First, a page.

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China's top prosecutor 'certain' two Canadians detained broke the law

Last Updated Jan 3, 2019 at 12:42 pm PDT

FILE: Michael Spavor, director of Paektu Cultural Exchange (left) and Michael Kovrig (right) have been arrested in China. (AP/The Canadian Press)
Summary

China's lead prosecutor tells reporters he is certain two Canadians detained by that country have violated their laws

OTTAWA (NEWS 1130) – China is certain that the two Canadians being detained on suspicion of endangering national security, have broken the law.

This is coming from that country’s top prosecutor, and is the latest twist in this tense ongoing international dispute.

In a briefing with reporters, he says he is certain diplomat on leave Michael Kovrig and entrepreneur Michael Spavor have violated the country’s laws.

Related article: Canadian Kovrig detained in China has no access to lawyer, his employer says

The prosecutor says the two Canadians are still under investigation and claims due process is being followed, even though they have been held and questioned for more than three weeks without any hearings or any formal charges being laid.

A Chinese government spokesman says it is not “convenient” to discuss the charges against two Canadians detained in China despite an assertion by the country’s top prosecutor that they broke the law.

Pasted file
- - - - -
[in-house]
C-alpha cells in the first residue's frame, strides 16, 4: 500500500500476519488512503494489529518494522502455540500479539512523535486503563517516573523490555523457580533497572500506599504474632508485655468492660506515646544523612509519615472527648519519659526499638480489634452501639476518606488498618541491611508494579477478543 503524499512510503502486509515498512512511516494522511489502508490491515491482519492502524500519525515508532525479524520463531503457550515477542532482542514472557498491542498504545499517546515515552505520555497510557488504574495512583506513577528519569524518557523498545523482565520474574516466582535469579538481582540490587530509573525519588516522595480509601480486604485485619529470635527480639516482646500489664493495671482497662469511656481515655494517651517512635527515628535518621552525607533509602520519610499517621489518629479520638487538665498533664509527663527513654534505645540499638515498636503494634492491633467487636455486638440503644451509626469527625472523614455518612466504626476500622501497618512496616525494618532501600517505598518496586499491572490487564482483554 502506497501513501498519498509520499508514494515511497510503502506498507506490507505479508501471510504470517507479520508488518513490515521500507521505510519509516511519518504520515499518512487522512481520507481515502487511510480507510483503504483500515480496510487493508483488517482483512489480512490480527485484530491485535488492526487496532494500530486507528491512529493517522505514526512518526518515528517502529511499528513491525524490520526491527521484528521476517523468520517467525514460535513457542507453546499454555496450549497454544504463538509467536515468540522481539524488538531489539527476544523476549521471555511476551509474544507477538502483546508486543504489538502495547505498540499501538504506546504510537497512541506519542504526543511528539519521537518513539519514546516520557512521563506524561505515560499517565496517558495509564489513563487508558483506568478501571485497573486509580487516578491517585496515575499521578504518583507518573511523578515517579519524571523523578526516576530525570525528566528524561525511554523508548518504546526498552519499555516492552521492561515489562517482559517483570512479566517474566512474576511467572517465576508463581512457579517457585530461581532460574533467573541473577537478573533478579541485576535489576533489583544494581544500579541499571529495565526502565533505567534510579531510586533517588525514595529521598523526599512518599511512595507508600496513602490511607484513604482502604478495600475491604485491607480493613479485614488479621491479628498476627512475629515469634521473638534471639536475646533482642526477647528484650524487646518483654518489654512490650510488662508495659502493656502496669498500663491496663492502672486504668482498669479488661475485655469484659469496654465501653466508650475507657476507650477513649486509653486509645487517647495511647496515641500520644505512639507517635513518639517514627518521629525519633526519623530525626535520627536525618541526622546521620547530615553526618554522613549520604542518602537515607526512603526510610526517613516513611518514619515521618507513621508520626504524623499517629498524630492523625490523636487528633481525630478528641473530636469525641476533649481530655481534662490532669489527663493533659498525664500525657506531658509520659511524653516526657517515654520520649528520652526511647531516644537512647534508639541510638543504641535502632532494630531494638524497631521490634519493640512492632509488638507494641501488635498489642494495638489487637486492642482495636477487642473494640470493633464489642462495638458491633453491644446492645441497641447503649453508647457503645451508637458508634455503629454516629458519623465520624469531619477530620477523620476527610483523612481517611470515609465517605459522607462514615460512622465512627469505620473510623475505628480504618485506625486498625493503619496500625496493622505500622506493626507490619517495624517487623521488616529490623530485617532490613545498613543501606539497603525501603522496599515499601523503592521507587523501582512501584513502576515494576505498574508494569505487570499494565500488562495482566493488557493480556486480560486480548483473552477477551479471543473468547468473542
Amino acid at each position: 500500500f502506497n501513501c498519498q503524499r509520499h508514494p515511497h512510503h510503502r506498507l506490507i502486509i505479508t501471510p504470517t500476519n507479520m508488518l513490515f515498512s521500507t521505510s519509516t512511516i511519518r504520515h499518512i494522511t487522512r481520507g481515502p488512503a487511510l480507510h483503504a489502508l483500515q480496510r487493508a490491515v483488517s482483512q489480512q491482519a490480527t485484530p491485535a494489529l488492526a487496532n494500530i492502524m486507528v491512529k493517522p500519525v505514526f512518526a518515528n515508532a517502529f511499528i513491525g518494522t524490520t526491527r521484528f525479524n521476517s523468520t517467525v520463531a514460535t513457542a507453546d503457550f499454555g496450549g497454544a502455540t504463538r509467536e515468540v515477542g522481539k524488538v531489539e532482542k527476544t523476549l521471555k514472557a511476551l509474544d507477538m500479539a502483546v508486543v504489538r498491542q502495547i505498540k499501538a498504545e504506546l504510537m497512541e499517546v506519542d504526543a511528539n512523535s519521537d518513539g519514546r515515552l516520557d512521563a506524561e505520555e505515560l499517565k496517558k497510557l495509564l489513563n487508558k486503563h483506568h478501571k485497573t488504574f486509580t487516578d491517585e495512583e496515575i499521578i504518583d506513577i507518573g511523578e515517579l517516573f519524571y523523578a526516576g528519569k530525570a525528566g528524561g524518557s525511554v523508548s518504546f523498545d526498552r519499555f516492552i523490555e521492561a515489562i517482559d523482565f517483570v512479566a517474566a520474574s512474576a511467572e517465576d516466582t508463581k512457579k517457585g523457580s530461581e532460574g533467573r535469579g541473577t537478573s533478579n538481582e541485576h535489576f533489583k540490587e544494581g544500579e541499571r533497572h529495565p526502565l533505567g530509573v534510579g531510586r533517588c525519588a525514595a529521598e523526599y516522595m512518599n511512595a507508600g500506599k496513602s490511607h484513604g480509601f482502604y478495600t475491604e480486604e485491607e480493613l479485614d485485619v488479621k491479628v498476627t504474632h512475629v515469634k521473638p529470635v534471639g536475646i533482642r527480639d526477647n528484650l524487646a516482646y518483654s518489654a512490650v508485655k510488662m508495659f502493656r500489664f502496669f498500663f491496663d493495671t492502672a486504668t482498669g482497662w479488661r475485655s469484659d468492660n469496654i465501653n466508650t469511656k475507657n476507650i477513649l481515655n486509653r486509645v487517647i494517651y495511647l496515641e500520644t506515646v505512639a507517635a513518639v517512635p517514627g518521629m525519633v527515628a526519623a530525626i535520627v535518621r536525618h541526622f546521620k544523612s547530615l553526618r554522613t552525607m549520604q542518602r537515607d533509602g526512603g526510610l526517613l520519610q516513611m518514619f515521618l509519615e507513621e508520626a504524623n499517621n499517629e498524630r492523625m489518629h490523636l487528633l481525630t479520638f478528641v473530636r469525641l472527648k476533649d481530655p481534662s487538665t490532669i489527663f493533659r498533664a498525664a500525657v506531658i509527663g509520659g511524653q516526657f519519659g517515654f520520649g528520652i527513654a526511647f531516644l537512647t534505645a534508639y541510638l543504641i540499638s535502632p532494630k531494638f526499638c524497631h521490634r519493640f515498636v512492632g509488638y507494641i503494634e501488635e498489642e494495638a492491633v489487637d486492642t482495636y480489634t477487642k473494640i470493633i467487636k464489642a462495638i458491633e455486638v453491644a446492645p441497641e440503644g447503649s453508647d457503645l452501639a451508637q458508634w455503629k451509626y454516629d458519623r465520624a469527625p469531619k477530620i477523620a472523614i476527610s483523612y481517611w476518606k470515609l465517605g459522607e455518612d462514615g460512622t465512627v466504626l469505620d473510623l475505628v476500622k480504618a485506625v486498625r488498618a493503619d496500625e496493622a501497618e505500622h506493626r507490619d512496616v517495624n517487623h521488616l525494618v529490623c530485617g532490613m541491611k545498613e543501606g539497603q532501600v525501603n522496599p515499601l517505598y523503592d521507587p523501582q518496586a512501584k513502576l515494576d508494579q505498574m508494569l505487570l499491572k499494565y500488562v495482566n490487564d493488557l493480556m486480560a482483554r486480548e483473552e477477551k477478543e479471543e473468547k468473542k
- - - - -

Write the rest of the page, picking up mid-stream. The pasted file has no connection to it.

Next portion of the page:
Foreign ministry spokesman Lu Kang offered that explanation during a press conference in Beijing on Thursday, one of two cryptic Chinese government media events that deepened the mystery surrounding the arrests.

At a regular foreign-ministry briefing, Lu refused to elaborate on the nature of the charges.

Related article: Chinese foreign ministry tells U.S., EU to take Canada to task for Meng arrest

While Canadian and Chinese officials have not made this link, the detentions are widely seen as retaliation for Canada arresting an executive with Chinese telecom giant Huawei, at the request of American authorities who want to press fraud charges.

A spokesman for Foreign Affairs Minister Chrystia Freeland reiterated Canada’s call for the release of the two men.

“We are deeply concerned by the arbitrary detention by Chinese authorities of two Canadians last month and call for their immediate release,” said Adam Austen.

The government has sought the support of key allies in pressuring China to release Kovrig and Spavor. The U.S State Department has called for the release of the two Canadians, while Germany, France, the European Union and Australia have also issued supportive statements.

Kovrig is a Canadian diplomat who was on a leave from Global Affairs Canada and was working in Beijing for the International Crisis Group, an organization that has written critically about China in the past.

Spavor is an entrepreneur who organized tours to North Korea.